Collective licensing is designed to enable organisations to obtain a consistent set of reproduction, communication and digital storage rights for multiple works under a single licence. Rights are granted to a Collective Management Organisation (CMO)i, which is ‘a national organisation licensed to handle certain types of permissions on behalf of publishers or other rights owners. CMOs can provide you with permission in the form of a license to make copies of material in several formats such as printing, photocopying, scanning, digital copying, and electronic storage.ii

These licences cover off internal use and storage of published content, together with workflow requirements where works may need to be shared externally, such as in regulatory communications or in fulfilling medical information requests.

Copyright Agency is the Australian CMO for text/image works – it has been federally appointed to administer statutory licences for government and education sectors for over 40 years, and has over 20 years’ experience with collective licensing for the business sector.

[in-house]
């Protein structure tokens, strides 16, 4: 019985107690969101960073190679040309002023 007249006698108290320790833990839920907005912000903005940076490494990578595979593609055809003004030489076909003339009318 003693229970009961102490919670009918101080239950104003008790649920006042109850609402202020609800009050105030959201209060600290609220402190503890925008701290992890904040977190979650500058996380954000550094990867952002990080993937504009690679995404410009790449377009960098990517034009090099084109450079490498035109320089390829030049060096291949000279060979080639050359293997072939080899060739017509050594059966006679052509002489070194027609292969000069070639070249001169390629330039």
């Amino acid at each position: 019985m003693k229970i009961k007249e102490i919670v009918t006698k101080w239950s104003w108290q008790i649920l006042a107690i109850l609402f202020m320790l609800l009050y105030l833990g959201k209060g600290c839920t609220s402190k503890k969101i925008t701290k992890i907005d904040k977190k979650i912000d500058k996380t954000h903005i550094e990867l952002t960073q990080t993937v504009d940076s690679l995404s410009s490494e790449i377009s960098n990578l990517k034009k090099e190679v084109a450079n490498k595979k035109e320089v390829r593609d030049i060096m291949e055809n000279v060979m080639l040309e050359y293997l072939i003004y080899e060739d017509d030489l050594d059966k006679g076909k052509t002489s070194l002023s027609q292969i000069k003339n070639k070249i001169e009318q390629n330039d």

If your organisation does not hold a collective licence or you are unsure if they do, we invite you to consult with Copyright Agency. We can provide information on where a licence is required and a cost-effective collective licence covering nearly all publications from around the world that will help make your workflow copyright compliant.

ACC Australia member Copyright Licence discount offer

Copyright Agency is an ACC Australia corporate partner. As a part of the partnership ACC Australia members are entitled to a 10% discount on the annual fees of any new copyright licence for the life of the licence.

Copyright Agency

Useful links:

Copyright Agency:

Attorney-General’s Department:

Australian Business Licence and Information Service (ABLIS):

WIPO: Collective Management of Copyright and Related Rights (Third edition):…

Australian Copyright Council

Arts Law Centre of Australia:


[i] Also referred to as Reproduction Rights Organisation (RRO)

[ii] See “Can I obtain permission from a Reproduction Rights Organization (RRO)”: